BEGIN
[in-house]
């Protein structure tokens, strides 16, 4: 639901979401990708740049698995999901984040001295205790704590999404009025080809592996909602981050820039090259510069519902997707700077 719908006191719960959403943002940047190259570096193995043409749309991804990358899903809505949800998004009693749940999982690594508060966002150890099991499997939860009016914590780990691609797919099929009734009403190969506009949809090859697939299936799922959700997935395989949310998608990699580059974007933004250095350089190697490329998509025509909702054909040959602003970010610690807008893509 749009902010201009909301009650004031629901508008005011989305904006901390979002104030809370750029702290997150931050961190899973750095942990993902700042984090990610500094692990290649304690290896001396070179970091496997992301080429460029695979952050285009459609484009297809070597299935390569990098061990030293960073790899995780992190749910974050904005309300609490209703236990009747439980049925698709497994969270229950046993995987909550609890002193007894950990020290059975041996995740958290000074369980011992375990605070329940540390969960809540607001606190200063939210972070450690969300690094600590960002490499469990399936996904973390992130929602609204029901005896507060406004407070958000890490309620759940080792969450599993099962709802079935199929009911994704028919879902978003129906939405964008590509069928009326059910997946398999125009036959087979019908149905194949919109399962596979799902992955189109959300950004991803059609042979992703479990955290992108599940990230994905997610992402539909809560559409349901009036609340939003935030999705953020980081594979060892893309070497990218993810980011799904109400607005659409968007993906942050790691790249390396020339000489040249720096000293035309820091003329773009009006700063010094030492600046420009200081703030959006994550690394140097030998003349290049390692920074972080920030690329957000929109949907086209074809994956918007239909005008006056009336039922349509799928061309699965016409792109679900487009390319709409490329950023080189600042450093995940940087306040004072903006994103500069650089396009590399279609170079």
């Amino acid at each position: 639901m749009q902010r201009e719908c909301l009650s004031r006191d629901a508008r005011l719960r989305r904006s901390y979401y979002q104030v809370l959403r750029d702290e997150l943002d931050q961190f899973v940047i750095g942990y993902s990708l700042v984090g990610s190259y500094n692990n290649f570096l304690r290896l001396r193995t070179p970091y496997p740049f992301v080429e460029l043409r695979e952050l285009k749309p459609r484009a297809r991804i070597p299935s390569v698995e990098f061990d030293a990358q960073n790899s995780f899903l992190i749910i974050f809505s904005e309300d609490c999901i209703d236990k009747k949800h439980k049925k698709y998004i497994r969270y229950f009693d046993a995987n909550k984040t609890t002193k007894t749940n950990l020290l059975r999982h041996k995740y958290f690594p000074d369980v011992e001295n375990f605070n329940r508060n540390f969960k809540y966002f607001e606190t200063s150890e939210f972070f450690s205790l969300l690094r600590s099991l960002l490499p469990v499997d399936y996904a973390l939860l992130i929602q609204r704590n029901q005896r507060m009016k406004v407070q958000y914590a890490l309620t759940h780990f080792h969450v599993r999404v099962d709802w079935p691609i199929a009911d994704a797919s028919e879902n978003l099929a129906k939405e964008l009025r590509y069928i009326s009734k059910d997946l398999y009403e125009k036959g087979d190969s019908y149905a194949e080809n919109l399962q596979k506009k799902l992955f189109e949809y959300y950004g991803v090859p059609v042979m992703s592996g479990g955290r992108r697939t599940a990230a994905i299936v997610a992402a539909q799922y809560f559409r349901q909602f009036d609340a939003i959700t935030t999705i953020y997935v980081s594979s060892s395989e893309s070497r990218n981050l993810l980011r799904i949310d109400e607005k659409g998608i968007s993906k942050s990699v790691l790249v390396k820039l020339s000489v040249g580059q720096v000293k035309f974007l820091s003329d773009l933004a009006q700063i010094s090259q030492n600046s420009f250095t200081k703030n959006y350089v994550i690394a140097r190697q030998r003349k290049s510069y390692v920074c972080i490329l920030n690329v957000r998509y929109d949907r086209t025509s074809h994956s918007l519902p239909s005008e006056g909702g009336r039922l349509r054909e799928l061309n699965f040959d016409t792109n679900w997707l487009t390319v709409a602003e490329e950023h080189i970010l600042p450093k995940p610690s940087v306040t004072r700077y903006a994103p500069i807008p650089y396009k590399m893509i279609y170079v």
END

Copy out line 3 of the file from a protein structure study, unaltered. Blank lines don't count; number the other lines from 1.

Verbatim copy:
């Amino acid at each position: 639901m749009q902010r201009e719908c909301l009650s004031r006191d629901a508008r005011l719960r989305r904006s901390y979401y979002q104030v809370l959403r750029d702290e997150l943002d931050q961190f899973v940047i750095g942990y993902s990708l700042v984090g990610s190259y500094n692990n290649f570096l304690r290896l001396r193995t070179p970091y496997p740049f992301v080429e460029l043409r695979e952050l285009k749309p459609r484009a297809r991804i070597p299935s390569v698995e990098f061990d030293a990358q960073n790899s995780f899903l992190i749910i974050f809505s904005e309300d609490c999901i209703d236990k009747k949800h439980k049925k698709y998004i497994r969270y229950f009693d046993a995987n909550k984040t609890t002193k007894t749940n950990l020290l059975r999982h041996k995740y958290f690594p000074d369980v011992e001295n375990f605070n329940r508060n540390f969960k809540y966002f607001e606190t200063s150890e939210f972070f450690s205790l969300l690094r600590s099991l960002l490499p469990v499997d399936y996904a973390l939860l992130i929602q609204r704590n029901q005896r507060m009016k406004v407070q958000y914590a890490l309620t759940h780990f080792h969450v599993r999404v099962d709802w079935p691609i199929a009911d994704a797919s028919e879902n978003l099929a129906k939405e964008l009025r590509y069928i009326s009734k059910d997946l398999y009403e125009k036959g087979d190969s019908y149905a194949e080809n919109l399962q596979k506009k799902l992955f189109e949809y959300y950004g991803v090859p059609v042979m992703s592996g479990g955290r992108r697939t599940a990230a994905i299936v997610a992402a539909q799922y809560f559409r349901q909602f009036d609340a939003i959700t935030t999705i953020y997935v980081s594979s060892s395989e893309s070497r990218n981050l993810l980011r799904i949310d109400e607005k659409g998608i968007s993906k942050s990699v790691l790249v390396k820039l020339s000489v040249g580059q720096v000293k035309f974007l820091s003329d773009l933004a009006q700063i010094s090259q030492n600046s420009f250095t200081k703030n959006y350089v994550i690394a140097r190697q030998r003349k290049s510069y390692v920074c972080i490329l920030n690329v957000r998509y929109d949907r086209t025509s074809h994956s918007l519902p239909s005008e006056g909702g009336r039922l349509r054909e799928l061309n699965f040959d016409t792109n679900w997707l487009t390319v709409a602003e490329e950023h080189i970010l600042p450093k995940p610690s940087v306040t004072r700077y903006a994103p500069i807008p650089y396009k590399m893509i279609y170079v």